Besides sampling Russian traditional wintertime foods, like bagels, jam, and tea, visitors to the Winter Festival in Moscow will be able to view Russian ice sculptures, take troika rides, and play traditional games. Ded Moroz
, Old Man Frost, and Snegurochka
, the Snow Maiden, make appearances at the Winter Festival, too. The city sparkles with decorations that light up the night, and New Year's trees contribute to the festive atmosphere.
Past Russian Winter Festivals in Moscow have included displays of large, culturally significant ice sculptures. Over the years, the ice sculptures have included animals, cathedrals, a giant valenki,
and an enormous ruble coin. There's a large-scale ice chess game that takes place between Moscow and London, which also hosts a Russian Winter Festival. The huge chess pieces, carved from ice, are a tradition with both festivals.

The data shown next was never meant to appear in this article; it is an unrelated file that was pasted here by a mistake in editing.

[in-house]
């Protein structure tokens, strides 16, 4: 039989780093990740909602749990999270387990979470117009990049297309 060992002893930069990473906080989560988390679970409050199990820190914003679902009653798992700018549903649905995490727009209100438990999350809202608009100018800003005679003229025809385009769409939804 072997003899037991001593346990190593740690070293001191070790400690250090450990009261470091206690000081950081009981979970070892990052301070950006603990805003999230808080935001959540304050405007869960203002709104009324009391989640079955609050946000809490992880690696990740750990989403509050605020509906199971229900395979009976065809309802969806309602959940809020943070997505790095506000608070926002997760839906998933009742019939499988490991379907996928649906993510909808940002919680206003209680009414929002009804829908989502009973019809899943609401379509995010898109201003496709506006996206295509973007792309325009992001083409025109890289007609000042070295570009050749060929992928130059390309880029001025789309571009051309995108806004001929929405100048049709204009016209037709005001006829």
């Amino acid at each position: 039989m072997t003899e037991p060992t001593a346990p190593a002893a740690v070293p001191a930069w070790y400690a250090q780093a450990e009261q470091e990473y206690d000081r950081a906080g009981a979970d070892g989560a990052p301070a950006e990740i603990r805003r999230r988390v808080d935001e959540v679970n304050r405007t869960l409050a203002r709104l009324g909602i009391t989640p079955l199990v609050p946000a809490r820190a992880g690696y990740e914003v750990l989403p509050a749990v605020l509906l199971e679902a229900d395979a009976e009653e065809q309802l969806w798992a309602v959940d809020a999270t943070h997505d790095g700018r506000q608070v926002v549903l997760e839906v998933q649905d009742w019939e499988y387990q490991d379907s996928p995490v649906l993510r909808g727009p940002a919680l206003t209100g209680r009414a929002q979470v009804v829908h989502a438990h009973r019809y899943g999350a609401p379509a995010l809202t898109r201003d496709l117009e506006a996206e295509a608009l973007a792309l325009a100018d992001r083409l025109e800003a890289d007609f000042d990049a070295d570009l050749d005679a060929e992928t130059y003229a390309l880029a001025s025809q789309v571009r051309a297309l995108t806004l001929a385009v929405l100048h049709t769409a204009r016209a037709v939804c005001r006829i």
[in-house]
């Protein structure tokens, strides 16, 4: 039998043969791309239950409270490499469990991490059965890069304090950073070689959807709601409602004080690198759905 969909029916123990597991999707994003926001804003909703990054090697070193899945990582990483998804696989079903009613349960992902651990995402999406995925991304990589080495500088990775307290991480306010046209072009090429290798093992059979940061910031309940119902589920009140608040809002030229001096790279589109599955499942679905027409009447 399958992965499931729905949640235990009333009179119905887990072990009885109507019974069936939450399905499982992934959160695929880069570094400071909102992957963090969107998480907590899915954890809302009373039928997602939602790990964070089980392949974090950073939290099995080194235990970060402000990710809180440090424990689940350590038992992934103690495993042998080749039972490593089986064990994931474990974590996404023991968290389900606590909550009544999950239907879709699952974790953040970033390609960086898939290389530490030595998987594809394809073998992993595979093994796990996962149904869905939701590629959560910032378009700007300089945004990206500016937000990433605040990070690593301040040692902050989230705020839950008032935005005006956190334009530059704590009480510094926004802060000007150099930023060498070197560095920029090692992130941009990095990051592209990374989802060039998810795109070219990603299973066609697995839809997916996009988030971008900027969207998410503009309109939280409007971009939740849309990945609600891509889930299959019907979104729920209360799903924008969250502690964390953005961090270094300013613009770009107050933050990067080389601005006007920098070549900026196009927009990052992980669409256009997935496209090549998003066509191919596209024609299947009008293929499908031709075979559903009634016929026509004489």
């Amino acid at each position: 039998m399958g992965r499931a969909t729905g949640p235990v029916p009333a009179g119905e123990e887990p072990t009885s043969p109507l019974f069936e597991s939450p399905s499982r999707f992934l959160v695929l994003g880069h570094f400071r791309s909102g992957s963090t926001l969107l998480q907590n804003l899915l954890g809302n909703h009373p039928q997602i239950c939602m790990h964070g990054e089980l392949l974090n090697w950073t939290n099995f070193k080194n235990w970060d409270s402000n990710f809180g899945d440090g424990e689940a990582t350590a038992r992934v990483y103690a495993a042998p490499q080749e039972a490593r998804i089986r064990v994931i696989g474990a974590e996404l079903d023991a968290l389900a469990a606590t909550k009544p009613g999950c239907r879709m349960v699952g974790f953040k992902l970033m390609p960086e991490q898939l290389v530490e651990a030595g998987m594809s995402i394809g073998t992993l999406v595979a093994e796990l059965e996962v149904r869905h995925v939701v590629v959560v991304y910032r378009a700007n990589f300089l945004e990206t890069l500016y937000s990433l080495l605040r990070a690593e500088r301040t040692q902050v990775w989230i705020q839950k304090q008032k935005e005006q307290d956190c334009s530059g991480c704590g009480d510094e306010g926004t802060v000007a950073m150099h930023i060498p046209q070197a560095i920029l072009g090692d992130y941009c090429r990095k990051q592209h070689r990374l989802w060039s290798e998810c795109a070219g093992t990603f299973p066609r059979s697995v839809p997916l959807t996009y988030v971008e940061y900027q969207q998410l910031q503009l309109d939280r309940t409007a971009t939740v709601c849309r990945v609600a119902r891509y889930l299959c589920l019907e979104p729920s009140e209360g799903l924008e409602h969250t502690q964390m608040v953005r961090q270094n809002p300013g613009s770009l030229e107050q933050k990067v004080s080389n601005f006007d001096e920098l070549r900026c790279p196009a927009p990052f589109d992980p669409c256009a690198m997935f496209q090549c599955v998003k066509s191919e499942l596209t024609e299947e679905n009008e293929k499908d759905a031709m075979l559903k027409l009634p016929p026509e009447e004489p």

Other features of the Winter Festival in Moscow, like fur fashion shows and balalaika concerts, draw diverse crowds. You never know what aspects of Russian culture you'll encounter, and the displays are sure to be larger than life.
Some activities at the festival hearken back to Russian days of old but are still present in today's culture. Sledding, with or without snow, is a favorite game at the Moscow Winter Festival. Swings, replicas of those used in 16th-century Russia, are also put to use.A troika ride may be one of the most exciting of the old-fashioned activities:
three horses attached to a sled replace the warm-weather horse and carriage. You've seen the romantic Troika and beautiful horses in Russian folk art, movies like Dr. Zhivago
, and paintings.
Winter in Russia can be dark but the Winter Festival lights up Moscow and creates an exciting, happy time in the middle of a cold season with short days.
Other popular winter festivals include Moscow's December Nights, New Year's Eve festivities in Red Square, and finally Maslenitsa
, which heralds the end of winter and coincides with the start of the Lenten season.